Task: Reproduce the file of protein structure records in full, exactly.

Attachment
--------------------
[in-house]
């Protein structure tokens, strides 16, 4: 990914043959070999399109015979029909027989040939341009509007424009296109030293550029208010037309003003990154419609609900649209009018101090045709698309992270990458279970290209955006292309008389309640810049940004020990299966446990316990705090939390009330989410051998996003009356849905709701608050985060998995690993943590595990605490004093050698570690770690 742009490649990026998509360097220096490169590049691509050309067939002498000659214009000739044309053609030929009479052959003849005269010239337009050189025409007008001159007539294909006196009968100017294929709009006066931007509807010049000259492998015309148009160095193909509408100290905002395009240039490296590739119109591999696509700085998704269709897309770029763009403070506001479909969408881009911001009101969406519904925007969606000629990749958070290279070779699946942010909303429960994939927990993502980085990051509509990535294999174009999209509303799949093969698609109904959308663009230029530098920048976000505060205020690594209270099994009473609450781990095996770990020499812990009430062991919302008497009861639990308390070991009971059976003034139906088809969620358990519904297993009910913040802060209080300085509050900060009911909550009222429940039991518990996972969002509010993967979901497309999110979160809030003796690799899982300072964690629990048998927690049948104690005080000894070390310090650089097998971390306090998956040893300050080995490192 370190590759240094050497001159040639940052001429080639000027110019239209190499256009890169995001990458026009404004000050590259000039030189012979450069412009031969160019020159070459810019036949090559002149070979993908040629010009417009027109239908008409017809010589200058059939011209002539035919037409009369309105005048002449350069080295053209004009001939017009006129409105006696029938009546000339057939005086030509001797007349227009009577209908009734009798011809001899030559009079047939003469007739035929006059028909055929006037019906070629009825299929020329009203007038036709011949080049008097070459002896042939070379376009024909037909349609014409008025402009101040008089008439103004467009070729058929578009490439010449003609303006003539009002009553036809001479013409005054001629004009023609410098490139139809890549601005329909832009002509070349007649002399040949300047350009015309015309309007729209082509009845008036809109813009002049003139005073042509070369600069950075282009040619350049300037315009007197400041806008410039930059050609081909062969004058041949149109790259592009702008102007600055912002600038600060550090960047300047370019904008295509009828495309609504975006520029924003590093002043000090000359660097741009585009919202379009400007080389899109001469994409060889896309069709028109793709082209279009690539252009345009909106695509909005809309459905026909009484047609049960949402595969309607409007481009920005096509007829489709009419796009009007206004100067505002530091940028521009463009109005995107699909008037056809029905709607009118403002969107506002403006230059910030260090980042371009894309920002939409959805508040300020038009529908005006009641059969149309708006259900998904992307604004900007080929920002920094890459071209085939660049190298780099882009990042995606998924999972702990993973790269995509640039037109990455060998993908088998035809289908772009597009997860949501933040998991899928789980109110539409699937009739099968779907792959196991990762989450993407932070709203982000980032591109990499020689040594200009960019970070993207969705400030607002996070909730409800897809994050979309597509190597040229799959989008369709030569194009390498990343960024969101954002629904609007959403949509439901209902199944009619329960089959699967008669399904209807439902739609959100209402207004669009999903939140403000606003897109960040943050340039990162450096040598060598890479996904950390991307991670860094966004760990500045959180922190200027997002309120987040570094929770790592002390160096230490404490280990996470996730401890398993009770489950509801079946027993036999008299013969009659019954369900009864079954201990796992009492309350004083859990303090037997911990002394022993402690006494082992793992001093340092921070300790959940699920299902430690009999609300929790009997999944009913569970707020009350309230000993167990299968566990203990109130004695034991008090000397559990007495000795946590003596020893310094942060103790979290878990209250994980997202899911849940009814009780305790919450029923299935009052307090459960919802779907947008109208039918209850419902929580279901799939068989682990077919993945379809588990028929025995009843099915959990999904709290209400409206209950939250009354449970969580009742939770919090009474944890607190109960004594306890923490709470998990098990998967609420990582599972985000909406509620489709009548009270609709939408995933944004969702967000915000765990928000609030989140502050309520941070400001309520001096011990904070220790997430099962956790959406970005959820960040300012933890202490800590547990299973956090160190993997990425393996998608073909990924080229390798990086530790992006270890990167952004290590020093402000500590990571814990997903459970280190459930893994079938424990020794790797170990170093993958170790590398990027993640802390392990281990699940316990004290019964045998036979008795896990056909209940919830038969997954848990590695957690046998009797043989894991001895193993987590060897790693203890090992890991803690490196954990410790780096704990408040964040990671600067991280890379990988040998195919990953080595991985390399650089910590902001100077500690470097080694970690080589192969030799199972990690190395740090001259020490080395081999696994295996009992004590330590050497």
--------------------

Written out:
[in-house]
């Protein structure tokens, strides 16, 4: 990914043959070999399109015979029909027989040939341009509007424009296109030293550029208010037309003003990154419609609900649209009018101090045709698309992270990458279970290209955006292309008389309640810049940004020990299966446990316990705090939390009330989410051998996003009356849905709701608050985060998995690993943590595990605490004093050698570690770690 742009490649990026998509360097220096490169590049691509050309067939002498000659214009000739044309053609030929009479052959003849005269010239337009050189025409007008001159007539294909006196009968100017294929709009006066931007509807010049000259492998015309148009160095193909509408100290905002395009240039490296590739119109591999696509700085998704269709897309770029763009403070506001479909969408881009911001009101969406519904925007969606000629990749958070290279070779699946942010909303429960994939927990993502980085990051509509990535294999174009999209509303799949093969698609109904959308663009230029530098920048976000505060205020690594209270099994009473609450781990095996770990020499812990009430062991919302008497009861639990308390070991009971059976003034139906088809969620358990519904297993009910913040802060209080300085509050900060009911909550009222429940039991518990996972969002509010993967979901497309999110979160809030003796690799899982300072964690629990048998927690049948104690005080000894070390310090650089097998971390306090998956040893300050080995490192 370190590759240094050497001159040639940052001429080639000027110019239209190499256009890169995001990458026009404004000050590259000039030189012979450069412009031969160019020159070459810019036949090559002149070979993908040629010009417009027109239908008409017809010589200058059939011209002539035919037409009369309105005048002449350069080295053209004009001939017009006129409105006696029938009546000339057939005086030509001797007349227009009577209908009734009798011809001899030559009079047939003469007739035929006059028909055929006037019906070629009825299929020329009203007038036709011949080049008097070459002896042939070379376009024909037909349609014409008025402009101040008089008439103004467009070729058929578009490439010449003609303006003539009002009553036809001479013409005054001629004009023609410098490139139809890549601005329909832009002509070349007649002399040949300047350009015309015309309007729209082509009845008036809109813009002049003139005073042509070369600069950075282009040619350049300037315009007197400041806008410039930059050609081909062969004058041949149109790259592009702008102007600055912002600038600060550090960047300047370019904008295509009828495309609504975006520029924003590093002043000090000359660097741009585009919202379009400007080389899109001469994409060889896309069709028109793709082209279009690539252009345009909106695509909005809309459905026909009484047609049960949402595969309607409007481009920005096509007829489709009419796009009007206004100067505002530091940028521009463009109005995107699909008037056809029905709607009118403002969107506002403006230059910030260090980042371009894309920002939409959805508040300020038009529908005006009641059969149309708006259900998904992307604004900007080929920002920094890459071209085939660049190298780099882009990042995606998924999972702990993973790269995509640039037109990455060998993908088998035809289908772009597009997860949501933040998991899928789980109110539409699937009739099968779907792959196991990762989450993407932070709203982000980032591109990499020689040594200009960019970070993207969705400030607002996070909730409800897809994050979309597509190597040229799959989008369709030569194009390498990343960024969101954002629904609007959403949509439901209902199944009619329960089959699967008669399904209807439902739609959100209402207004669009999903939140403000606003897109960040943050340039990162450096040598060598890479996904950390991307991670860094966004760990500045959180922190200027997002309120987040570094929770790592002390160096230490404490280990996470996730401890398993009770489950509801079946027993036999008299013969009659019954369900009864079954201990796992009492309350004083859990303090037997911990002394022993402690006494082992793992001093340092921070300790959940699920299902430690009999609300929790009997999944009913569970707020009350309230000993167990299968566990203990109130004695034991008090000397559990007495000795946590003596020893310094942060103790979290878990209250994980997202899911849940009814009780305790919450029923299935009052307090459960919802779907947008109208039918209850419902929580279901799939068989682990077919993945379809588990028929025995009843099915959990999904709290209400409206209950939250009354449970969580009742939770919090009474944890607190109960004594306890923490709470998990098990998967609420990582599972985000909406509620489709009548009270609709939408995933944004969702967000915000765990928000609030989140502050309520941070400001309520001096011990904070220790997430099962956790959406970005959820960040300012933890202490800590547990299973956090160190993997990425393996998608073909990924080229390798990086530790992006270890990167952004290590020093402000500590990571814990997903459970280190459930893994079938424990020794790797170990170093993958170790590398990027993640802390392990281990699940316990004290019964045998036979008795896990056909209940919830038969997954848990590695957690046998009797043989894991001895193993987590060897790693203890090992890991803690490196954990410790780096704990408040964040990671600067991280890379990988040998195919990953080595991985390399650089910590902001100077500690470097080694970690080589192969030799199972990690190395740090001259020490080395081999696994295996009992004590330590050497």